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International Monetary Fund. External Relations Dept.

This paper highlights that the World Bank and its affiliate, the International Development Association (IDA), will support three projects in Kenya—one for rural access roads, an additional for integrated rural development, and a third for wildlife and tourism. A US$4 million loan and a US$4 million IDA credit will assist the government of Kenya in implementing the first phase of the rural access roads program. The program aims at the construction of 15,000 km of rural access roads in eight years.

International Monetary Fund. External Relations Dept.

This paper highlights that important changes have been made in the World Bank’s management systems since Mr. A. W. Clausen became President in July 1981. The changes reflect Mr. Clausen’s belief that there needs to be a more collegial approach to decision making and greater delegation of authority. The aim is that the World Bank should become more efficient and its activities should be more responsive to its clients’ needs. A Managing Committee was also established to take decisions on all key issues facing the World Bank.

Abhijit Banerjee, Esther Duflo, Victor Ginsburgh, Mr. Shlomo Weber, Tim Harford, and Jeff Madrick

'Wising Up to the Costs of Aging' looks at how falling fertility and rising life expectancy have combined to threaten the ability of many countries to provide a decent standard of living for the old without imposing a crushing burden on the young. In our lead article, Ronald Lee and Andrew Mason say that while population aging in rich industrial countries as well as in some middle- and lower-income countries will challenge public and private budgets in many ways, a combination of reduced consumption, postponed retirement, increased asset holdings, and greater investment in human capital should make it possible to meet this challenge without catastrophic consequences. Neil Howe and Richard Jackson publish a fascinating ranking of which countries are best and worst prepared to meet the needs of the growing wave of retirees. We also have articles on a broad range of current topics, including Middle East unemployment, the economic repercussions of the earthquake and devastating tsunami in Japan, and banking in offshore financial centers such as the Cayman Islands. Carmen Reinhart and Jacob Kirkegaard look at how governments are finding ways to manipulate markets to hold down the cost of financing huge public debts, and, in Straight Talk, the IMF's Min Zhu talks about the long-term challenges now facing emerging markets. Prakash Loungani speaks to Nobel Prize winner George Akerlof, and we discuss with three other laureates-Michael Spence, Joseph Stiglitz, and Robert Solow-what the global economic crisis has taught us. Back to Basics explains economic models, and Picture This highlights the great variations in the cost of sending money back home.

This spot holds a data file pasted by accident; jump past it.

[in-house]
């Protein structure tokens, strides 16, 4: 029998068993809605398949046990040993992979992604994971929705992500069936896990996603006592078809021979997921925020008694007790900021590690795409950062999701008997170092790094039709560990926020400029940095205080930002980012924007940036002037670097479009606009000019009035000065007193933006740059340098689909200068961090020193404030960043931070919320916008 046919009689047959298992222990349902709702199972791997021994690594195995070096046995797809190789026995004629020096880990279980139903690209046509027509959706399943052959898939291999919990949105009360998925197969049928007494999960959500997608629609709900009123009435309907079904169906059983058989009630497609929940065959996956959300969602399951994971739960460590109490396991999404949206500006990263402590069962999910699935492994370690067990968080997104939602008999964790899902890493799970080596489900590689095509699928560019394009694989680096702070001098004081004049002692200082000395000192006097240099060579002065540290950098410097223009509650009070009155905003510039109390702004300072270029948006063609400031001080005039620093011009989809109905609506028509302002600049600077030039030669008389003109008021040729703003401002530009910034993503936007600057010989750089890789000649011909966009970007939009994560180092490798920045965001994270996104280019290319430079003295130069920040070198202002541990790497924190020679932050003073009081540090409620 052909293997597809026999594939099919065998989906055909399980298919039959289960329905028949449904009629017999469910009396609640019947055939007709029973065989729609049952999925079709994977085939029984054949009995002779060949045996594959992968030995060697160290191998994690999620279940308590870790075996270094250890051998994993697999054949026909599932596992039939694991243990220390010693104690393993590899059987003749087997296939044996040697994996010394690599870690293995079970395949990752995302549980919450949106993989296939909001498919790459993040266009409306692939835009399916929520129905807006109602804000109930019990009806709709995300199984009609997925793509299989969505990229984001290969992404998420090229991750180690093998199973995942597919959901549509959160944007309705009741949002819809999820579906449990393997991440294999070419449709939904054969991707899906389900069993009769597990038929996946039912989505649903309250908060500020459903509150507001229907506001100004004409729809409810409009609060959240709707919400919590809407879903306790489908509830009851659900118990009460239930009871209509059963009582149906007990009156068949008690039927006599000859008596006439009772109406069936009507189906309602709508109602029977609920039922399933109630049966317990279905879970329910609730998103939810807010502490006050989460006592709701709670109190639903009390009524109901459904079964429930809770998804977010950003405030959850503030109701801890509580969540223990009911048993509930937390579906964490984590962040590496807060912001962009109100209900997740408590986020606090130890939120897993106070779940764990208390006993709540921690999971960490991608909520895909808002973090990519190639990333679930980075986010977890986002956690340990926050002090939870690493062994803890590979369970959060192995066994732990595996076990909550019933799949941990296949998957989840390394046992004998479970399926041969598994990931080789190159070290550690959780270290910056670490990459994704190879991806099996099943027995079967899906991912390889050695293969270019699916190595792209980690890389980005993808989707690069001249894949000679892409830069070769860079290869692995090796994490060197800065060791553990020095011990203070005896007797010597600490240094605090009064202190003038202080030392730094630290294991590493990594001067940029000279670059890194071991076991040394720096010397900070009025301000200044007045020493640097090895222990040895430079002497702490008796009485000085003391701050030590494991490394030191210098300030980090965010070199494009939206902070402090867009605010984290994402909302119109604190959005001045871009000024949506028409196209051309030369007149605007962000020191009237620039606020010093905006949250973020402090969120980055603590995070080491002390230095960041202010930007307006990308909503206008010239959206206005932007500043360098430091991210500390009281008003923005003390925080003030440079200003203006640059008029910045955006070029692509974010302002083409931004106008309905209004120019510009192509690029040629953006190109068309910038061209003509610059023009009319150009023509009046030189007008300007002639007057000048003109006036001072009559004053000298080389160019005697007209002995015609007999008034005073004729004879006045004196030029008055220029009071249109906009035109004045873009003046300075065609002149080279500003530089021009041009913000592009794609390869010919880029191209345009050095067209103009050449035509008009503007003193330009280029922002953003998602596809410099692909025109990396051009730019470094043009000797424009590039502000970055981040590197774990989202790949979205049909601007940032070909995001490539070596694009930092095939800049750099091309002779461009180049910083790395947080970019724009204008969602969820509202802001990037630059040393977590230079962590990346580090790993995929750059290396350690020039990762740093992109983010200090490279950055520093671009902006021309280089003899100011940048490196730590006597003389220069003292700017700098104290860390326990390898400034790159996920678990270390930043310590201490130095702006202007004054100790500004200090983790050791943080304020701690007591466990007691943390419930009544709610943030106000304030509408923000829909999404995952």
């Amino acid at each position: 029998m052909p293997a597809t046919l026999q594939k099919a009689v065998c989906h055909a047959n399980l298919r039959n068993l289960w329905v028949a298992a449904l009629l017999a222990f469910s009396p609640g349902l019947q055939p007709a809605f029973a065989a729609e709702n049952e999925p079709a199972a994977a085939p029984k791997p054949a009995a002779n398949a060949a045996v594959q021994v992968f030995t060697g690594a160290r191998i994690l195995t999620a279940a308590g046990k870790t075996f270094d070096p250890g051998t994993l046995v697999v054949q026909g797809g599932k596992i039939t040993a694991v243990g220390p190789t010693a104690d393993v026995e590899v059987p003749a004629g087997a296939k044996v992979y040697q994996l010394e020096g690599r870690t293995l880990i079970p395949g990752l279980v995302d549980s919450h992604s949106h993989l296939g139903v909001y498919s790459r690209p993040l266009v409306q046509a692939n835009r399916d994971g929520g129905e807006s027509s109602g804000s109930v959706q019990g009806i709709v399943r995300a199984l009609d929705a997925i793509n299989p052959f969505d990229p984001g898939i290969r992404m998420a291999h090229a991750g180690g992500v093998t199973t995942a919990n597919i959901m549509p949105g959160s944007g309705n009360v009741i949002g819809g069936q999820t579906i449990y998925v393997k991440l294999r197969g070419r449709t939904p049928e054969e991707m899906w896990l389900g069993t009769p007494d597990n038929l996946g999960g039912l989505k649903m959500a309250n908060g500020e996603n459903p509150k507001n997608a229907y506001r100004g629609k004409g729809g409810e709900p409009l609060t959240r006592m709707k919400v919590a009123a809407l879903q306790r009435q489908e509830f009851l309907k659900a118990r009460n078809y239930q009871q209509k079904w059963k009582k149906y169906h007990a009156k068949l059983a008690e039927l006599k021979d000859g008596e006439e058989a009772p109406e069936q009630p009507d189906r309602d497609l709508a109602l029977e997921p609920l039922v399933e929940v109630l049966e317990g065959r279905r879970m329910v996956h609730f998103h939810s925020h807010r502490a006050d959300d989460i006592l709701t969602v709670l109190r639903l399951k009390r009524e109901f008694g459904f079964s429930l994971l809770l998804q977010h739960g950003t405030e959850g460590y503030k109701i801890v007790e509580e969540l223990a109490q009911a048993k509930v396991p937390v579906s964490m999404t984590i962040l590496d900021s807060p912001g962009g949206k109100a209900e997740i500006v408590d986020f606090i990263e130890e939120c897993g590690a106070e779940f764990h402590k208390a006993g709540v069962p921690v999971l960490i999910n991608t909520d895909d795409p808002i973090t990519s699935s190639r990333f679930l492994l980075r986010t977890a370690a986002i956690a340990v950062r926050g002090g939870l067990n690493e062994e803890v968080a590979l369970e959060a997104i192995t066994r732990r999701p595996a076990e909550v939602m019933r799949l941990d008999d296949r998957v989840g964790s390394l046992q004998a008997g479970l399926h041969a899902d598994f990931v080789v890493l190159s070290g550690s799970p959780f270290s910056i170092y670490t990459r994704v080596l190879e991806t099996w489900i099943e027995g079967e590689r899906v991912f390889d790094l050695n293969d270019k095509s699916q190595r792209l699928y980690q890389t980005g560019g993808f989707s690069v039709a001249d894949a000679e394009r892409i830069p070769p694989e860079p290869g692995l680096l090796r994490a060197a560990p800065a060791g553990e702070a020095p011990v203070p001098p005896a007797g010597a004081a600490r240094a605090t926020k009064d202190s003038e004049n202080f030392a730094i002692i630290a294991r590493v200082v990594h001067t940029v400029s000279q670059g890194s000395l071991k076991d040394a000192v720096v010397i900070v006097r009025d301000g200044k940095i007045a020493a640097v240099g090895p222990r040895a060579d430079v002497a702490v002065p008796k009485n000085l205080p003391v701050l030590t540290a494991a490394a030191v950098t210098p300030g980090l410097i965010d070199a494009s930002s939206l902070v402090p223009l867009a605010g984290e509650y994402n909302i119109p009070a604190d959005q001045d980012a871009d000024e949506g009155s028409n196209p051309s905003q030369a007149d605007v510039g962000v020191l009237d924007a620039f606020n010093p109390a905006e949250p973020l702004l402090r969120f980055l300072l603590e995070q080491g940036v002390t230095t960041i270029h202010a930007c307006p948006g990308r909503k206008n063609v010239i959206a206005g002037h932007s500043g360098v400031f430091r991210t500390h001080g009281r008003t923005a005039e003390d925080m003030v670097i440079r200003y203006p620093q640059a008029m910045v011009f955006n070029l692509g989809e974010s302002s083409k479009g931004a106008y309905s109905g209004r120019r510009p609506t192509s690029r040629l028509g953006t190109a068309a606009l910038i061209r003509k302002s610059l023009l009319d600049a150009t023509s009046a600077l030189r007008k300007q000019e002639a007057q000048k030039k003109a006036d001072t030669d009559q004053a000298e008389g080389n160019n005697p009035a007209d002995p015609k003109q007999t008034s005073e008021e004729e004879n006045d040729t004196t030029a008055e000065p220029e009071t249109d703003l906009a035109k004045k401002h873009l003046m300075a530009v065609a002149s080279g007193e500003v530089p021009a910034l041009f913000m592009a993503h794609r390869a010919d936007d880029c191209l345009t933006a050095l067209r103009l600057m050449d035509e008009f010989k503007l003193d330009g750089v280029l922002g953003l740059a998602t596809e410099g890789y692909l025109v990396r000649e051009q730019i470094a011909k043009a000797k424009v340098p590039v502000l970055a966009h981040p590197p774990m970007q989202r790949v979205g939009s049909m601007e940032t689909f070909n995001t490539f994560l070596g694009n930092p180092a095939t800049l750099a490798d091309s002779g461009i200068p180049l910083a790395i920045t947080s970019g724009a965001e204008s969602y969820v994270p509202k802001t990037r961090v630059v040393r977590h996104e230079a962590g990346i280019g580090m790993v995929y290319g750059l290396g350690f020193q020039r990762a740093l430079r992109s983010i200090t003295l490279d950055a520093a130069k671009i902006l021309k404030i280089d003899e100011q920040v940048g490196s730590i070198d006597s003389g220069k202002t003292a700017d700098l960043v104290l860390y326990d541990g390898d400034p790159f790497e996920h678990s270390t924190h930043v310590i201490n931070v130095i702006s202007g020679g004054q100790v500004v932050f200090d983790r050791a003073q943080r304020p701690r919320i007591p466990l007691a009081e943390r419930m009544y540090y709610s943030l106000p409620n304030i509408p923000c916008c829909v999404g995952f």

International Monetary Fund

This Selected Issues paper on Cameroon identifies impediments to growth acceleration in the country. A two-step approach is followed: first, the characteristics of middle-income countries currently experiencing growth accelerations are examined; and, second, the extent to which Cameroon shares these characteristics is assessed. The focus of the analysis is a set of variables the literature has identified as helping to accelerate growth. This paper also presents a possible fiscal strategy for Cameroon based on the permanent income approach.

International Monetary Fund

This Selected Issues paper and Statistical Appendix highlights that after eight years of decline, economic activity of Cameroon began to pick up following the January 1994 devaluation of the CFA franc, the accompanying upturn in world economic activity, and favorable international commodity prices. Real GDP, which had fallen by an annual average of 4 percent since the mid-1980s, began to recover, with the annual growth rate stabilizing at about 5 percent in the three years to 1997/98. In the policy area, the 1994 devaluation was accompanied by tax and trade reforms.